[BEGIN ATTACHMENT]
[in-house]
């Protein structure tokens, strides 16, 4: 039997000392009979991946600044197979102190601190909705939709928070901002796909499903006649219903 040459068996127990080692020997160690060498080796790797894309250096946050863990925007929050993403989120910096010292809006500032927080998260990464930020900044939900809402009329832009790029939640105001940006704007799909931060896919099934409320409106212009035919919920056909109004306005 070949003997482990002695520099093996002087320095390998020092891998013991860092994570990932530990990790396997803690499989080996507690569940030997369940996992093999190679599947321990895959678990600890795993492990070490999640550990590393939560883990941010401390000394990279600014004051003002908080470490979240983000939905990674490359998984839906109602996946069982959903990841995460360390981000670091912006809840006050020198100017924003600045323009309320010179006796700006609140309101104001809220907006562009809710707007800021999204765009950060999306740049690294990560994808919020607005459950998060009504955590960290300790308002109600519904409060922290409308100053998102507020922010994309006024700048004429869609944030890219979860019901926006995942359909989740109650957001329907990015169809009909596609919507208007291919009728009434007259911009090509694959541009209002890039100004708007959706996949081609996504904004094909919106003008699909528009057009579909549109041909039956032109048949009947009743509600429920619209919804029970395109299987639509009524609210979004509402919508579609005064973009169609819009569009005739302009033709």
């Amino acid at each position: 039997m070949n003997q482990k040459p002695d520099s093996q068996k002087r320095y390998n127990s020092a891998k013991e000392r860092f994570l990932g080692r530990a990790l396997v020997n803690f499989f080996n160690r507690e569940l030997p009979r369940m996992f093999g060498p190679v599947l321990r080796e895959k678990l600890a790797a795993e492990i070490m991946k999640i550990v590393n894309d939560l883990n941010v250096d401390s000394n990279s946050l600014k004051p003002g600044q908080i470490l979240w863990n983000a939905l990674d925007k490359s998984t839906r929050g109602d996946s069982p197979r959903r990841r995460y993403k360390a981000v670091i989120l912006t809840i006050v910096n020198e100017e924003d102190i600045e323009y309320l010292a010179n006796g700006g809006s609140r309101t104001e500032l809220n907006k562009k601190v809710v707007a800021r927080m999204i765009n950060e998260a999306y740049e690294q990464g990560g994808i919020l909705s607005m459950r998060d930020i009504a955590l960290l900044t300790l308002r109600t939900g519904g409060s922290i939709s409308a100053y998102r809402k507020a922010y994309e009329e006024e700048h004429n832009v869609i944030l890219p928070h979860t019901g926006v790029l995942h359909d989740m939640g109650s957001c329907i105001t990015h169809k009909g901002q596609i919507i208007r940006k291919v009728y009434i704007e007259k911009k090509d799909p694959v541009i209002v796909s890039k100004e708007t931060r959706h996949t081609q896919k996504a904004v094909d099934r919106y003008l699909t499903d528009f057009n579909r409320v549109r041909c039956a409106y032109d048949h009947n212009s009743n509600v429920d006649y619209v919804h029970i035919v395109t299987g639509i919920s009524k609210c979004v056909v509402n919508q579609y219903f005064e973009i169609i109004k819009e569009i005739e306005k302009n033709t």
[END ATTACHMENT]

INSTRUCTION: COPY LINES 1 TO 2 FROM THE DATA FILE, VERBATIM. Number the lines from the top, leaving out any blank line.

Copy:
[in-house]
């Protein structure tokens, strides 16, 4: 039997000392009979991946600044197979102190601190909705939709928070901002796909499903006649219903 040459068996127990080692020997160690060498080796790797894309250096946050863990925007929050993403989120910096010292809006500032927080998260990464930020900044939900809402009329832009790029939640105001940006704007799909931060896919099934409320409106212009035919919920056909109004306005 070949003997482990002695520099093996002087320095390998020092891998013991860092994570990932530990990790396997803690499989080996507690569940030997369940996992093999190679599947321990895959678990600890795993492990070490999640550990590393939560883990941010401390000394990279600014004051003002908080470490979240983000939905990674490359998984839906109602996946069982959903990841995460360390981000670091912006809840006050020198100017924003600045323009309320010179006796700006609140309101104001809220907006562009809710707007800021999204765009950060999306740049690294990560994808919020607005459950998060009504955590960290300790308002109600519904409060922290409308100053998102507020922010994309006024700048004429869609944030890219979860019901926006995942359909989740109650957001329907990015169809009909596609919507208007291919009728009434007259911009090509694959541009209002890039100004708007959706996949081609996504904004094909919106003008699909528009057009579909549109041909039956032109048949009947009743509600429920619209919804029970395109299987639509009524609210979004509402919508579609005064973009169609819009569009005739302009033709």